While many of us are familiar with the teeny little cube informing us
that we've ended up at a Flash-based site on our iPhones, it appears
that Apple's intransigence on the software plug-in has irked Adobe.
While Apple retains the right to deny apps that they claim duplicate
core features (the supposed excuse for the Google Voice blanket
rejection), there are any number of apps that do just that. Try
searching browsers in the app store for proof.
So with an announcement from Mozilla's CEO John Lilly that the open
source giant plans to "release an app to the iPhone App Store in the
next few weeks," that he claims will "surprise people," speculation
began. Theories centered around two strong contenders.
Adobe announced that Flash Professional CS5 will allow developers to create native iPhone apps and we discuss the pros and cons of the announcement and ready ourselves for the upcoming swarm of Flash games converted to iPhone games in the App Store.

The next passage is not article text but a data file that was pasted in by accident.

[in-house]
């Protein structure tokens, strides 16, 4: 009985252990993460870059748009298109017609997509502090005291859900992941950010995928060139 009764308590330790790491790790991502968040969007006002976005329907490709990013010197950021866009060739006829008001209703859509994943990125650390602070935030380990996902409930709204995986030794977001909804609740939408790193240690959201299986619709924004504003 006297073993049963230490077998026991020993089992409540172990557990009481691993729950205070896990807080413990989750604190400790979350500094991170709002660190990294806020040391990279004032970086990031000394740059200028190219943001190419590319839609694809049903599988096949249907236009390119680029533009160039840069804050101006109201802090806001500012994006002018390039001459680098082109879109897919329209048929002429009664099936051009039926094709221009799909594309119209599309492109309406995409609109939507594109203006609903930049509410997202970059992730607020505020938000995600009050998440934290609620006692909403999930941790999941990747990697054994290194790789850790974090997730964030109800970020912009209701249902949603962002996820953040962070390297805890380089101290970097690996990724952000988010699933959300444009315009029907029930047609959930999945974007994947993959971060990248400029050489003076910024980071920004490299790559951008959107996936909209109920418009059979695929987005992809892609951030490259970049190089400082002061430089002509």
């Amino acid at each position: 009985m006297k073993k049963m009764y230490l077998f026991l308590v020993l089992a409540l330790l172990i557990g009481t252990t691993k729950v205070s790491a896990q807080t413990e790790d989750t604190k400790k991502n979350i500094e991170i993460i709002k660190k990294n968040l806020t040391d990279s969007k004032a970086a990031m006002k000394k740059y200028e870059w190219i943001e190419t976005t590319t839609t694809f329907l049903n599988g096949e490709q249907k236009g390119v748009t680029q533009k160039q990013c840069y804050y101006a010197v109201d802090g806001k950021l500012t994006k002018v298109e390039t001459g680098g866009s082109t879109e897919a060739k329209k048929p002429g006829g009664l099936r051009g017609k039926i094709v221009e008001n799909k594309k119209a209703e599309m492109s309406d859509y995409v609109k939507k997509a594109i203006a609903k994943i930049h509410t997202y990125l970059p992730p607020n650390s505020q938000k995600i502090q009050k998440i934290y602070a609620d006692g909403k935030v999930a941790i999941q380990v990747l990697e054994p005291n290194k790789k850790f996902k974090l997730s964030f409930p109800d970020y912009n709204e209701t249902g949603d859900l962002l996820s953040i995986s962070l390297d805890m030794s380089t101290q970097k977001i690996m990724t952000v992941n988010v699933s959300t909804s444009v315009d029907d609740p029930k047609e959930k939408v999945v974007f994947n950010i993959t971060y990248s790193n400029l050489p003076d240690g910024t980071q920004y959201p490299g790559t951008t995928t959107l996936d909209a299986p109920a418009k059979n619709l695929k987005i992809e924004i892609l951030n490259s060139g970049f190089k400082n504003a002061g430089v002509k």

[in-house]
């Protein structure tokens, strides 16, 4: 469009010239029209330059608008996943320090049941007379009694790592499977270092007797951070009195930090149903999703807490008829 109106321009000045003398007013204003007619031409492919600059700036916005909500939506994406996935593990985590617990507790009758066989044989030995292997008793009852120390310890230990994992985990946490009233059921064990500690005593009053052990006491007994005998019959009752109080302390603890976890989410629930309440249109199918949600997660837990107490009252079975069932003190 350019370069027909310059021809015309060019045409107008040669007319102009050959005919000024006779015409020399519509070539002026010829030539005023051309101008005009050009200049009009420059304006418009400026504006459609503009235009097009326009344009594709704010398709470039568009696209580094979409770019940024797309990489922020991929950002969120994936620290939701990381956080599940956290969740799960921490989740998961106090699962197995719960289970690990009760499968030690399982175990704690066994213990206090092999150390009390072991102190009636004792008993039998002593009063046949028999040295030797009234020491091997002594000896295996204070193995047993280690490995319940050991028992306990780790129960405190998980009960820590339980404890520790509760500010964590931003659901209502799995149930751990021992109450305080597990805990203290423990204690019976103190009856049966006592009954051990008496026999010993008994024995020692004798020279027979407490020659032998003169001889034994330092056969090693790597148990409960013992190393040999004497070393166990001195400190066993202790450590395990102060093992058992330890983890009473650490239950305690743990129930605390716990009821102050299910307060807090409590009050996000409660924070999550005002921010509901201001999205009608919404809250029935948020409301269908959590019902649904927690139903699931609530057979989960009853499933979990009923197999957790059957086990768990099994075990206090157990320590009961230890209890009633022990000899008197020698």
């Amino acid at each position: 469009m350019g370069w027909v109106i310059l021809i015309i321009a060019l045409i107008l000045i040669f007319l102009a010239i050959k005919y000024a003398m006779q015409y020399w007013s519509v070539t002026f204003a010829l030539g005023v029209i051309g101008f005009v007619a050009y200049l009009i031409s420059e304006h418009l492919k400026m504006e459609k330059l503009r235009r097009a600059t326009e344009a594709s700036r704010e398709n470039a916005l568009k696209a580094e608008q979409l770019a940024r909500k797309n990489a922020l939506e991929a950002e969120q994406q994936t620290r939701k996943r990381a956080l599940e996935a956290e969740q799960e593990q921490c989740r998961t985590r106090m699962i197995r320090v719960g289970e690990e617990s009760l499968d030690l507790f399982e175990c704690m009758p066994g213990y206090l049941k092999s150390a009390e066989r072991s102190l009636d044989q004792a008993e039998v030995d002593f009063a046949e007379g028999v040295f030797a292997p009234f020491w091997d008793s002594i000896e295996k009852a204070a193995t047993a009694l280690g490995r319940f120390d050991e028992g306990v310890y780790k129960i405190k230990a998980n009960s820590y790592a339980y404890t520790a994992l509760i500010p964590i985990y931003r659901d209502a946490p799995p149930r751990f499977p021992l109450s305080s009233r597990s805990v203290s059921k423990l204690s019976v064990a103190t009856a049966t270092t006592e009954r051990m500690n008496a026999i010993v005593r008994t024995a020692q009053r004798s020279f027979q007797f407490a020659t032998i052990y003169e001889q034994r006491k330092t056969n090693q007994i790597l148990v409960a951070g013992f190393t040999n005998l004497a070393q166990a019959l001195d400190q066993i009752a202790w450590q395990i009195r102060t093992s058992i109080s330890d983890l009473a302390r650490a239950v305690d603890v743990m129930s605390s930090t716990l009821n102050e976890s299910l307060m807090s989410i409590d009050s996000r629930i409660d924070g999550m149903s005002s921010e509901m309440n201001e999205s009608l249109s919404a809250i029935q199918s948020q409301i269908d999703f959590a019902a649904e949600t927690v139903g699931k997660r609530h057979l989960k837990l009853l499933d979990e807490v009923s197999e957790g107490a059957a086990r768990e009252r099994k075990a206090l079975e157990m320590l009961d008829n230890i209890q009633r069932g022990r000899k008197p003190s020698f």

A Google ad sets the rumor world ablaze with speculation. Macs gain a few percentage points in the American home and we invite you to join our DonorsChoose '09 Challenge.
It could be in some form or other, if comments made by Adobe's Chief Technology Officer Kevin Lynch, prove to be true. According to
Lynch, a full-featured version of Flash for mobile devices will arrive
before year's end.
Adobe says they are working with Apple on Flash for the iPhone. Who's ready to punch the monkey on their iPhone? Meanwhile, clues are surfacing that Apple will be releasing a new iPhone in June. Time to save up all those nickels and dimes.
The iLife suite makes it easy to create a home movie, convert it to QuickTime, add it to a webpage using iWeb, and publish it for all to see. However, while the H.264 format used during the conversion process produces high-quality films, they can be quite large, especially compared to Flash videos.